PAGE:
Millie Beall: Leader of dissent
Here I sit, in Lhasa, Tibet, and all I can think about are the years I served the Steamboat Springs School District from 1992 to 2000, with four of those years as president of the board.
During the 1990s, we spent a lot of our time at conferences and conventions. We learned about best and worst educational practices. The experts emphasized that we should pay attention to our job descriptions. They would say, “Read your job description. Is that what you are doing right now?” Most boards were paying more attention to micro-management.
A board’s duty is to create policy for the district based on the needs of the community and the children, to hire good people and then to let them do their jobs.
“Site-Based Management” was a concept that gave autonomy to principals and to teachers. It is the job of the teacher to have successful classroom outcomes based on their own professional delivery. It is the duty of the manager of those teachers (the principal) to ensure that staff members are successfully meeting their goals for their students’ education. Our board believed this was the most respectful and efficient way to direct our district.
We hired Cyndy Simms as superintendent. Dr. Simms was chosen the No. 1 candidate by a community interview group, a teacher interview group, support staff interview group and an administrative staff interview group.
We found that if policy was not written well, it does not give enough direction to staff as to what the final outcome should be for their students. Consequently, we began to be educated about policy governance. Policy governance is a process of writing policy in a manner and form that states the desired outcomes, states what the board will retain as its decision-making and then, outside of those parameters, the sky is the limit as to how the professional educators within the buildings meet their outcomes.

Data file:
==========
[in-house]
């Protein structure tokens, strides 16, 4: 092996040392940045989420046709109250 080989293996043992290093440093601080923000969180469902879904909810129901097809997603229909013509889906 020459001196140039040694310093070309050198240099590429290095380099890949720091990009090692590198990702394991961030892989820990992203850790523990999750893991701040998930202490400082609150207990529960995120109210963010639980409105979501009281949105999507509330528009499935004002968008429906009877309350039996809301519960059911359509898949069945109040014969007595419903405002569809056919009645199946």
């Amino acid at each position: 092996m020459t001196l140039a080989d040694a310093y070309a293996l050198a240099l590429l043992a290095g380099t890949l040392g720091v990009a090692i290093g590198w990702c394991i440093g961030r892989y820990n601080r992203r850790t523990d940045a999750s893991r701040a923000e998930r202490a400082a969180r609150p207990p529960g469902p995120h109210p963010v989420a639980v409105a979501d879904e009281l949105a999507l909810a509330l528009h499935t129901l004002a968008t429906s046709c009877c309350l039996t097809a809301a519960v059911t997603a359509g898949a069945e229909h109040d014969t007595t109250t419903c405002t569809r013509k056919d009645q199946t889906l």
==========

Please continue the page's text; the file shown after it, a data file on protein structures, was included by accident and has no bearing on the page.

From the beginning, there was a certain amount of dissent and the respect we worked to create with this form of management was questioned. As a manager, it is the job of the principals to implement board decisions, yet John DeVincentis was constantly a leader of dissension, creating an atmosphere within the district that was detrimental to the education of our children.
Simms always conducted herself in the most professional manner. But there was always friction and a lack of teamwork due to one member of the administrative team – John DeVincentis. This subversive activity of deceit and animosity has been going on for years.
Working with Dr. Simms and my various boards, we were able to accomplish so many things -Yampa Valley Legacy Education Initiative, 10+2, a new high school, collaborative bargaining, school based performance awards, initiation of and renewal of the half-cent sales tax three times, mill levy override to increase teacher pay, Kitchen Table group, etc : We did this despite the constant undermining of John DeVincentis.
DeVincentis despised being held accountable by anyone above him in the management ladder … all superintendents and boards. He made that perfectly clear on many occasions.
So now, this is what you have – an elected school board member who has been finally revealed. The e-mails, proof of his agenda “…to take on the administration.” I personally know that is the case. I have always known that. Ask any school board member from the past decade. Now, the attack is on your present superintendent, one of the most professional and dedicated individuals that we have been blessed to have.
Step up to the plate. These are your schools and your children who depend on your actions and decisions. Serve on your School Board, spend some time to help straighten things out to benefit our greatest natural resources – our children.
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